I suspect usefulness is in the eye of the beholder: depends on what you want to understand. It may well be that the way tree-, frog-, and human-unconscious processes work is, biologically, very similar. And that much about the human unconscious can be understood in relation to trees and frogs. On the other hand, my own hunch is that, in humans, the line between unconscious and conscious isn't as fixed as this suggests, and for some questions, it's more useful to understand the permeability of that line. What interests me about my unconscious, at least, isn't that I am getting older without any apparent effort (like a tree), but that I -- to pick a few examples of unconscious activity -- come up "spontaneously" with answers to questions that have puzzled me for a long time; can wake up knowing something far better than I did when I went to sleep the night before; react with child's feelings to adult situations that are suspiciously similar to my birth family dynamics. If your point is that people should approach life with skepticism and openness and then THINK, then perhaps focusing on the unconscious this way might be more useful.

No argument. Certainly agree that "useful" is context-dependent. Need/want to think more about whether "the line between conscious and unconscious isn't as fixed as this suggests" but that doesn't at all affect your focus on "the permeability" of the line. However narrow or broad the "line" might turn out to be, your point remains important. For humans, there are unquestionably the phenomena of unconscious activity generating "answers" to questions that "have puzzled me [the "conscious"?] for a long time", and of generating feelings related to events in one's past rather than to current things of which one is consciously aware. And these sorts of things, for humans, MATTER, and need to be accounted for. Trees, I'm pretty sure, don't have anything comparable, since they lack the additional "thinking" architectural features. More interestingly perhaps, trees as a result also don't have either the mechanisms that mediate between the unconscious and the conscious (if they are in fact importantly distinct) or the "overlap" between the two (in your characterization).

So what's the fundamental thing you want me (the reader) to think about? that I can change? that I should take nothing for granted? that I can't know anything? that I can't depend on anything? that anything is possible?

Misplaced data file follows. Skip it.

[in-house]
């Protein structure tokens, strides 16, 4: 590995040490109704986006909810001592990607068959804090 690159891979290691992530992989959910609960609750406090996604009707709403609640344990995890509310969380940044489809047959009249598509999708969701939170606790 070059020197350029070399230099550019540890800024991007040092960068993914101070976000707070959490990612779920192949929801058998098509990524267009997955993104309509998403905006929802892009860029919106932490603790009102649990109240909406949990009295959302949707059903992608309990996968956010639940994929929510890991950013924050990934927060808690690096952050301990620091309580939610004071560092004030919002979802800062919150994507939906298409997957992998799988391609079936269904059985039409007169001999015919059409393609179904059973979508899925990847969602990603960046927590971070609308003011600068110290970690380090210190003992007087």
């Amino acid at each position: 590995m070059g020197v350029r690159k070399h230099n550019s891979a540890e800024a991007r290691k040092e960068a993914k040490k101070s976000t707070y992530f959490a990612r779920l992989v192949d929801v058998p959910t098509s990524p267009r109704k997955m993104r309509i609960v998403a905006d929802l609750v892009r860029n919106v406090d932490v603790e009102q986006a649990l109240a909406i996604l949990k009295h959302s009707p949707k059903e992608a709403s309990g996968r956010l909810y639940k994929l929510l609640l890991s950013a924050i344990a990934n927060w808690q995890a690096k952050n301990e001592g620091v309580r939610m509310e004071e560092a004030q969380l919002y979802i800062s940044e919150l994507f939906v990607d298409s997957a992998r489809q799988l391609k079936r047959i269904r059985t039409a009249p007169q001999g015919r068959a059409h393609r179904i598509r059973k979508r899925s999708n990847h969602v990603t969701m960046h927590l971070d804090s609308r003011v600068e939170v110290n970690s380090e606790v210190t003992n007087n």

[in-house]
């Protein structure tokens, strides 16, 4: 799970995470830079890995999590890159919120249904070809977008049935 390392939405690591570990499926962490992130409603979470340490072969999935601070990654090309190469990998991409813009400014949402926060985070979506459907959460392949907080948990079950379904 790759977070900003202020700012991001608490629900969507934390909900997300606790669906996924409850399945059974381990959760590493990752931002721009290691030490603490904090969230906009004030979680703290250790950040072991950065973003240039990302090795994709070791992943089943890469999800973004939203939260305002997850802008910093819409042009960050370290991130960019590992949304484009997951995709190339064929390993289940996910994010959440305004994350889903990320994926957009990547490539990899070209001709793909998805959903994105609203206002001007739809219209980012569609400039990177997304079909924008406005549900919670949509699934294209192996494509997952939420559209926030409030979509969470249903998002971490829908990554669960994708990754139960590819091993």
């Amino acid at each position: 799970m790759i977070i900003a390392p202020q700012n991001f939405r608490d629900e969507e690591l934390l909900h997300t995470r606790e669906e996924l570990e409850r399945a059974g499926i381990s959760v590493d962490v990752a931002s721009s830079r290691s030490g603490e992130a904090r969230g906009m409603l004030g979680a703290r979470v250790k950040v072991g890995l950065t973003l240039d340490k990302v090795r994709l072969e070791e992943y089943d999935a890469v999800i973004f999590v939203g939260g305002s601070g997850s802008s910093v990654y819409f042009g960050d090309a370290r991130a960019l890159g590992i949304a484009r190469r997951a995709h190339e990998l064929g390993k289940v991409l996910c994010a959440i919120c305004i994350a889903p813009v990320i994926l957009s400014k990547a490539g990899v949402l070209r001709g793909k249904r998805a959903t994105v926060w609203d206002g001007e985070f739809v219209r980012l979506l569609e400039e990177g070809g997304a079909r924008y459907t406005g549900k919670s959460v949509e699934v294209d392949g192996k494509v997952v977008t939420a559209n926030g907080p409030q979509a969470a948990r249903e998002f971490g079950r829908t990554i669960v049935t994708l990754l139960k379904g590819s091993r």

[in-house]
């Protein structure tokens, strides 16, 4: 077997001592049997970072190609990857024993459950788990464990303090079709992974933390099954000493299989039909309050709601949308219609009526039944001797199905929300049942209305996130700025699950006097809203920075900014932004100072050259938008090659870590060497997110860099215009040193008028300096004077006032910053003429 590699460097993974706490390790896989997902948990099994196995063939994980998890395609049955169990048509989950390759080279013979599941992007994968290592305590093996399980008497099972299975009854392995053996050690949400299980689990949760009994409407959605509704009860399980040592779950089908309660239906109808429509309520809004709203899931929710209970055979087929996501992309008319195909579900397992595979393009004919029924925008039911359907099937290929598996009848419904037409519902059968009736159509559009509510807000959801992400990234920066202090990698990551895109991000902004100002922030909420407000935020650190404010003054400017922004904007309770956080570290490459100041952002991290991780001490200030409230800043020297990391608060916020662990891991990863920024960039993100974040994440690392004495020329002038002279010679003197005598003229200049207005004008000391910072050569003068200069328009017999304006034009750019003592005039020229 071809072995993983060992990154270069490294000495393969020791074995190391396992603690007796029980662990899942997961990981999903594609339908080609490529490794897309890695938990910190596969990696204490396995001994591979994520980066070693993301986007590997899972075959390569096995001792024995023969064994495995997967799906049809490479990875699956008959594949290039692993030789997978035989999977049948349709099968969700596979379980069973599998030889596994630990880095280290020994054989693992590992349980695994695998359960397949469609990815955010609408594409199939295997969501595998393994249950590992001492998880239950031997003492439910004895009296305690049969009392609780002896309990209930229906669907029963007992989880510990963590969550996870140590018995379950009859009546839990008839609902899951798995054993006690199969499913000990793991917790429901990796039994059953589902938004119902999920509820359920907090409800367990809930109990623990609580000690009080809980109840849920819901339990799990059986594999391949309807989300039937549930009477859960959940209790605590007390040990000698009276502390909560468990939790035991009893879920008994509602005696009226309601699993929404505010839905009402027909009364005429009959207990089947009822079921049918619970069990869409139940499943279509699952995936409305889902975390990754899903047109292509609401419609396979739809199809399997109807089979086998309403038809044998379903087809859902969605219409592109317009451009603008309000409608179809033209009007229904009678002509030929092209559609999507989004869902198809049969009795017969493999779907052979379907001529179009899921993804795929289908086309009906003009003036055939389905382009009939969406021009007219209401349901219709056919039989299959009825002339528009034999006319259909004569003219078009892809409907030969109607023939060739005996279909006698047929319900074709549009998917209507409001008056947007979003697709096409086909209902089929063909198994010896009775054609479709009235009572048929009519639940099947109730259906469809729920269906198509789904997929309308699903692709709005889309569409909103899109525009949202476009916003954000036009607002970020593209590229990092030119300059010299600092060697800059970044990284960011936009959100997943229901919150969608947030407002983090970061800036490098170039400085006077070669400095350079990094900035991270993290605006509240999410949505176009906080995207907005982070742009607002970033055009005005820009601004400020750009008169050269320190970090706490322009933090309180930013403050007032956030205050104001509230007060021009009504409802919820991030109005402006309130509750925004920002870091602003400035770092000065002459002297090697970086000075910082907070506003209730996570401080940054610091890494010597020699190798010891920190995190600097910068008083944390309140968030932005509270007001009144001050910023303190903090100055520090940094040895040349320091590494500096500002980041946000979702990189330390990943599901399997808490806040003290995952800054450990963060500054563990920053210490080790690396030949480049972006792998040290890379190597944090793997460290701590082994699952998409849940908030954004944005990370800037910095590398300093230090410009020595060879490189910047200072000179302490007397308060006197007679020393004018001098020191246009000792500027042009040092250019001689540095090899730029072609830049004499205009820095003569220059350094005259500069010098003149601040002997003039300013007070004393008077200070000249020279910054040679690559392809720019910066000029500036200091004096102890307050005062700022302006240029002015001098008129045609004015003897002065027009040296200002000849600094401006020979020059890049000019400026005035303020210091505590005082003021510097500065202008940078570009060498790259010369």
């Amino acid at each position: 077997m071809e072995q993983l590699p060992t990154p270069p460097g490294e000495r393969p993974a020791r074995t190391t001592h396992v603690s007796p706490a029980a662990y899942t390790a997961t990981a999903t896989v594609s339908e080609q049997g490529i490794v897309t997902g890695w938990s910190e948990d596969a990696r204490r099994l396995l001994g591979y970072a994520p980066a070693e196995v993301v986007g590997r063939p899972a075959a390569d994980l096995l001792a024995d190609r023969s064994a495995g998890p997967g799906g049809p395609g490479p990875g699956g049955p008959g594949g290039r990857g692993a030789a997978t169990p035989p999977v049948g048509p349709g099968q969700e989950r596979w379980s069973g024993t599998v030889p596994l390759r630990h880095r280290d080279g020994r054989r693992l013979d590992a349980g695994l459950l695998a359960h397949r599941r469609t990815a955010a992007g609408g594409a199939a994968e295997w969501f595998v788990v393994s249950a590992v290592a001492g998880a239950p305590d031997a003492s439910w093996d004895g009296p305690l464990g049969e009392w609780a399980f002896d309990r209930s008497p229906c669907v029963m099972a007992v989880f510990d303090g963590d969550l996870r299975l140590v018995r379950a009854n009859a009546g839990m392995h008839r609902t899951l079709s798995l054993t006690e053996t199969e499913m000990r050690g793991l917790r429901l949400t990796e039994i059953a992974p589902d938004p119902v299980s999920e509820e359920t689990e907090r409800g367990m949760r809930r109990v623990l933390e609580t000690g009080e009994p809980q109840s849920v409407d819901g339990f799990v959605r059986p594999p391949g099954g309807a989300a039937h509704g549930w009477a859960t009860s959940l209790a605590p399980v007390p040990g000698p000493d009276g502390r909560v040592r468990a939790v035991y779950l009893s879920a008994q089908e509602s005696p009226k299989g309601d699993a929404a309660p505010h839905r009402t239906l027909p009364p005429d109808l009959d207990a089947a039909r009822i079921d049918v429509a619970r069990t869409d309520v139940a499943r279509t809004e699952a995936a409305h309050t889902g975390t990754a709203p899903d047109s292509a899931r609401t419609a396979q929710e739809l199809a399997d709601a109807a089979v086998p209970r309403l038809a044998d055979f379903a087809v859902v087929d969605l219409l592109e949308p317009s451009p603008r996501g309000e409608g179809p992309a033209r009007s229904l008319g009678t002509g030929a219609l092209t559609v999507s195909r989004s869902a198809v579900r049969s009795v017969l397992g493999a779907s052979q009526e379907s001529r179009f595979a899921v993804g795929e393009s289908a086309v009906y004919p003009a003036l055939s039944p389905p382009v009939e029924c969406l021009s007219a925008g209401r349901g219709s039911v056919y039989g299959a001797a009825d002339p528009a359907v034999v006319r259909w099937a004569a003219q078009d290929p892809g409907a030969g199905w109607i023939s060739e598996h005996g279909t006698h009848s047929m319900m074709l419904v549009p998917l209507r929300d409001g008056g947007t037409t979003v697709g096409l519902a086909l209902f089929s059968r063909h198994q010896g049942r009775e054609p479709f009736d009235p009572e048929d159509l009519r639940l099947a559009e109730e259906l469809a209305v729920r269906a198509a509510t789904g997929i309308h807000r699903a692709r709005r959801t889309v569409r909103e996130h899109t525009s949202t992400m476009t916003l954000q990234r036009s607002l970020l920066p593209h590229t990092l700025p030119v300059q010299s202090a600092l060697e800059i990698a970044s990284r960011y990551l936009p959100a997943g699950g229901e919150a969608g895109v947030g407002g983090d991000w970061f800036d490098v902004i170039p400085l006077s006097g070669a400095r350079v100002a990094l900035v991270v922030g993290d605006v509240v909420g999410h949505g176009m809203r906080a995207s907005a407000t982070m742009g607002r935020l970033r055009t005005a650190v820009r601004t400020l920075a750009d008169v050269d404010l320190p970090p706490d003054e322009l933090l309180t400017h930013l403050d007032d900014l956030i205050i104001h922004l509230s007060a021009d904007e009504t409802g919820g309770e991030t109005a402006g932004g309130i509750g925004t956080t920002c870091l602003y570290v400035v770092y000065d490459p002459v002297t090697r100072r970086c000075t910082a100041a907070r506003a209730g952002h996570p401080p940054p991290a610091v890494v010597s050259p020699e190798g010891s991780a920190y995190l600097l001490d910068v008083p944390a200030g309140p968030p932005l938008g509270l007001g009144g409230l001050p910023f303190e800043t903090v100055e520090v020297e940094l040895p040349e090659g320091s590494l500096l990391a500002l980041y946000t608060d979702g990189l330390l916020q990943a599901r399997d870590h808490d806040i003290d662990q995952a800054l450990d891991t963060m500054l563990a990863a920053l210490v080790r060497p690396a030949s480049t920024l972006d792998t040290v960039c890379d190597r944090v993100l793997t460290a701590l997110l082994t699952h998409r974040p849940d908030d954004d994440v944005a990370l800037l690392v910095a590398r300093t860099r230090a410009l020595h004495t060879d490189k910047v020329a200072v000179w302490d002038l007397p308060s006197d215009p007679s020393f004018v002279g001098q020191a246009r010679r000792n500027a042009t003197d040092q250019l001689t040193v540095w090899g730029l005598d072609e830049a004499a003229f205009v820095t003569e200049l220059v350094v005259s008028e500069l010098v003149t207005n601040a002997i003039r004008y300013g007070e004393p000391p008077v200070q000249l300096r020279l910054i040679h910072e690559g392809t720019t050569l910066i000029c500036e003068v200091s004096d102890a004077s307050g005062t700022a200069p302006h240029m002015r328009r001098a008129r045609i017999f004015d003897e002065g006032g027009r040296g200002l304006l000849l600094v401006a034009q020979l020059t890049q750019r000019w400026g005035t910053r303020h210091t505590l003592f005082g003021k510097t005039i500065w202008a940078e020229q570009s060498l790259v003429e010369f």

Yes, yes, no, no, no. You not only can change but will and have some capacity to influence it. You maximize your influence by not taking anything as unexaminable. One HAS to "depend" on where one is to act (but having done so one can question what one stood on). Some things may not be possible, but "profound skepticism" makes more possible than would otherwise be.

Got it. And agree. But again: what are you really trying to get at? the nature of the self? the imperative to be self-reflective? the wish for people to take control of and responsibility for themselves? Profound skepticism becomes -- free will?

Am interested in "the nature of the self", still more interested in the "imperative to be self-reflective", and still more interested in "the wish for people to take control of and responsibility for themselves". And yes, I admit, that all of this relates to "free will" in my mind. But I am, odd as it might sound, actually more interested in the more concrete than in the more abstract: less in "the nature of the self" or "free will" than in the ways that clarifying such ideas might help humans, individually and collectively, avoid known problems that create human unhappiness. So, lest I be misunderstood, the bottom line for me isn't quite to get people "to take control of and be responsible for themselves". The bottom line is instead "The world wasn't made for people, you know, and we don't understand all about it, and we never will, and there will always be things happening that we didn't expect, and the only way to deal with that is to have people around who know how to think, instead of just doing their particular job the way they were told to do it". With more people thinking " I'm pretty sure though that I'll feel a lot safer, and I'm damned sure life will be a lot more fun" (http://serendipstudio.org/sci_edu/problem.html). In fact, I'm pretty sure EVERYONE will feel safer and have more fun. THAT's what I'm trying to get at/to.

The bottom line is for people to think? and to think deeply, without prejudice, and without preconceived notions of where the thinking will go? It's the old argument for the liberal arts education, and also for therapy and psycho-analysis, and ... yes. Sounds right to me.

Yep, the "old" argument for all of the above (and a few other things). Each of which, interestingly, also has in common with the others a need for some freshening of the arguments for its significance, no?